I would have very much liked to say this to your face, but I highly doubt that, given your arrogance, you are able to face your detractors without hiding behind your judicial position.

Worst of all, you possess the most appalling of all defects for a man in your position: You are fundamentally unjust. I doubt that that will ever change. (para. 10)

Dore lodged a complaint about Justice Boilard’s conduct with the Canadian Judicial Council. In the same time frame, the Chief Justice, who had received a copy of Dore’s letter from Justice Boilard, sent a copy of it to the Syndic du Barreau (“Barreau”), the regulatory body for Quebec lawyers. This precipitated a complaint that Dore had violated the Code of ethics of advocates, art. 2.03, in that he did not conduct himself with “…objectivity, moderation and dignity.” (para. 13)

The Canadian Judicial Council concluded that Justice Boilard had used unnecessary derogatory remarks in the reasons for judgement, and reprimanded him.

Disciplinary proceedings at the Barreau resulted in the Disciplinary Council finding Dore had misconducted himself. Although Code article 2.03 infringed Dore’s freedom of expression, the limitation was reasonable because the Canadian legal system requires that lawyers and judges work together in the interest of justice. Dore had joined the profession voluntarily. Dore was suspended from practice for 21 days and reprimanded.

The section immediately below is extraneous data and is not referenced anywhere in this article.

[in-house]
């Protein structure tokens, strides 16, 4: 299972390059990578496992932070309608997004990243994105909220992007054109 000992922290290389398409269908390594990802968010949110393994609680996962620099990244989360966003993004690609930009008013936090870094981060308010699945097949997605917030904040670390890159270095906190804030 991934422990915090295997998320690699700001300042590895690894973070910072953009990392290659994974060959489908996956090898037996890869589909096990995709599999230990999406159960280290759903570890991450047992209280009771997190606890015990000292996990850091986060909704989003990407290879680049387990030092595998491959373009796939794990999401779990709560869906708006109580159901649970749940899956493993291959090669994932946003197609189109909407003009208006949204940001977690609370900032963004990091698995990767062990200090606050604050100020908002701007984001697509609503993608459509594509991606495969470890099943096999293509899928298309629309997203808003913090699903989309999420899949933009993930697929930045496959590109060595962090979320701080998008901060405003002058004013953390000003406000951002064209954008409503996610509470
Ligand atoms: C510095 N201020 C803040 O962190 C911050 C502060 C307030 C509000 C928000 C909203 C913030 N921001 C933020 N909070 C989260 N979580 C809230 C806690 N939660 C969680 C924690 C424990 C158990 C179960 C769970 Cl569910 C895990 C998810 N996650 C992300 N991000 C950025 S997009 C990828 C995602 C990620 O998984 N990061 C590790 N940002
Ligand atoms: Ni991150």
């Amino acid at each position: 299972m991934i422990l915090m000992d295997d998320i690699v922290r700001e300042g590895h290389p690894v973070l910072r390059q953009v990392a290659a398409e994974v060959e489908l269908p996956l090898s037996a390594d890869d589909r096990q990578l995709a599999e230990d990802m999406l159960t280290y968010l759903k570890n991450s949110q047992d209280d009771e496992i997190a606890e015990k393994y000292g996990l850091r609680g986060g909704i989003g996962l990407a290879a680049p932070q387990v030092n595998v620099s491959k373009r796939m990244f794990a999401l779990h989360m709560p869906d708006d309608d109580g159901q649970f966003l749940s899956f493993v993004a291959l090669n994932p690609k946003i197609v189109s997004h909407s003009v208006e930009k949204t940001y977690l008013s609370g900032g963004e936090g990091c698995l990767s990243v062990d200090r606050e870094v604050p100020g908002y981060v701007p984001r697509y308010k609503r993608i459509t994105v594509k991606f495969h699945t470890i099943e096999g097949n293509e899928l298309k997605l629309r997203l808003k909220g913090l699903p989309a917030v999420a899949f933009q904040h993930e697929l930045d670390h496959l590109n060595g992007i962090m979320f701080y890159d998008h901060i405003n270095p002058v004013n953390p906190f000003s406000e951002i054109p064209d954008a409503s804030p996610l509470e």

Dore appealed to the Tribunal des Professions. He did not raise the issue of the constitutionality of article 2.03, but argued that the way in which the legislation was applied was unconstitutional due to s.2(b) of the Charter. The Tribunal reviewed the constitutionality of the decision on a correctness standard, but did not proceed through an Oakes analysis, saying it was inappropriate since the decision only applied to one individual. The Tribunal held that the sanction against Dore, while seeming harsh, was not unreasonable in the circumstances.

Superior Court of Quebec

The Superior Court of Quebec upheld the Tribunal’s decision. The Tribunal’s finding that the decision was a minimal restriction on Dore’s freedom of expression implied that the restriction was justified in a free and democratic society.

Quebec Court of Appeal